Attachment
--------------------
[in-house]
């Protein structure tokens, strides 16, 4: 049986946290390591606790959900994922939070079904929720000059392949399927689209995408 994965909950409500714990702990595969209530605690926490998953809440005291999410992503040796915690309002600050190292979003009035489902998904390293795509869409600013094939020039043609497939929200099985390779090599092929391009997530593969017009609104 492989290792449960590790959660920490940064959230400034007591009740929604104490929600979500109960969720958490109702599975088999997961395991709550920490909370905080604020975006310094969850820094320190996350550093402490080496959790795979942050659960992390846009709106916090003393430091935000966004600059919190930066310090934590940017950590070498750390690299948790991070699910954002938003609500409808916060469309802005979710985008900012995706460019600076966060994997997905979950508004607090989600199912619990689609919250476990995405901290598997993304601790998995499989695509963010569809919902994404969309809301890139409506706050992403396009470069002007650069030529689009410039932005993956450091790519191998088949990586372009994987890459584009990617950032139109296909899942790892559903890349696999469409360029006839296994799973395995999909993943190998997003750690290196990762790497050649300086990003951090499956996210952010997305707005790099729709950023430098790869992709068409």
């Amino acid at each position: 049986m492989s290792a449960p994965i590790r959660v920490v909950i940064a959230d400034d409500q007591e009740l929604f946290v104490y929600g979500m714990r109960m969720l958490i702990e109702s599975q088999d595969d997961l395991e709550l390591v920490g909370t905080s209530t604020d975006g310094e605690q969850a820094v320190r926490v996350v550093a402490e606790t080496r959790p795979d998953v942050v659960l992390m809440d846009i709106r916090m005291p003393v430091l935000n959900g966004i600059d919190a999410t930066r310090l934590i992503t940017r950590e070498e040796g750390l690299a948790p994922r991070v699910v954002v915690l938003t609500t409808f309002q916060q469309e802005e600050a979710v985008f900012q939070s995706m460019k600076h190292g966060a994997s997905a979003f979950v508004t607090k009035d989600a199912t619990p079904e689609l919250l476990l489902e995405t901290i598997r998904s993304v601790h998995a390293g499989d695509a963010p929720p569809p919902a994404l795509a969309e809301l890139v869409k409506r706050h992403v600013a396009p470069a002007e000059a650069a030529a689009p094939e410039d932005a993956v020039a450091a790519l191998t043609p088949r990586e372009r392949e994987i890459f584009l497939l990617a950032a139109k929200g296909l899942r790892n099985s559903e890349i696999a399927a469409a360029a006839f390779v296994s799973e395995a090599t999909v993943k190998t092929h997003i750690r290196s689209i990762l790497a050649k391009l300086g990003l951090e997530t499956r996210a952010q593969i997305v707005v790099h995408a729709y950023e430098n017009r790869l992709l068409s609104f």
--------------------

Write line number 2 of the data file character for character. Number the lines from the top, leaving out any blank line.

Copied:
């Protein structure tokens, strides 16, 4: 049986946290390591606790959900994922939070079904929720000059392949399927689209995408 994965909950409500714990702990595969209530605690926490998953809440005291999410992503040796915690309002600050190292979003009035489902998904390293795509869409600013094939020039043609497939929200099985390779090599092929391009997530593969017009609104 492989290792449960590790959660920490940064959230400034007591009740929604104490929600979500109960969720958490109702599975088999997961395991709550920490909370905080604020975006310094969850820094320190996350550093402490080496959790795979942050659960992390846009709106916090003393430091935000966004600059919190930066310090934590940017950590070498750390690299948790991070699910954002938003609500409808916060469309802005979710985008900012995706460019600076966060994997997905979950508004607090989600199912619990689609919250476990995405901290598997993304601790998995499989695509963010569809919902994404969309809301890139409506706050992403396009470069002007650069030529689009410039932005993956450091790519191998088949990586372009994987890459584009990617950032139109296909899942790892559903890349696999469409360029006839296994799973395995999909993943190998997003750690290196990762790497050649300086990003951090499956996210952010997305707005790099729709950023430098790869992709068409």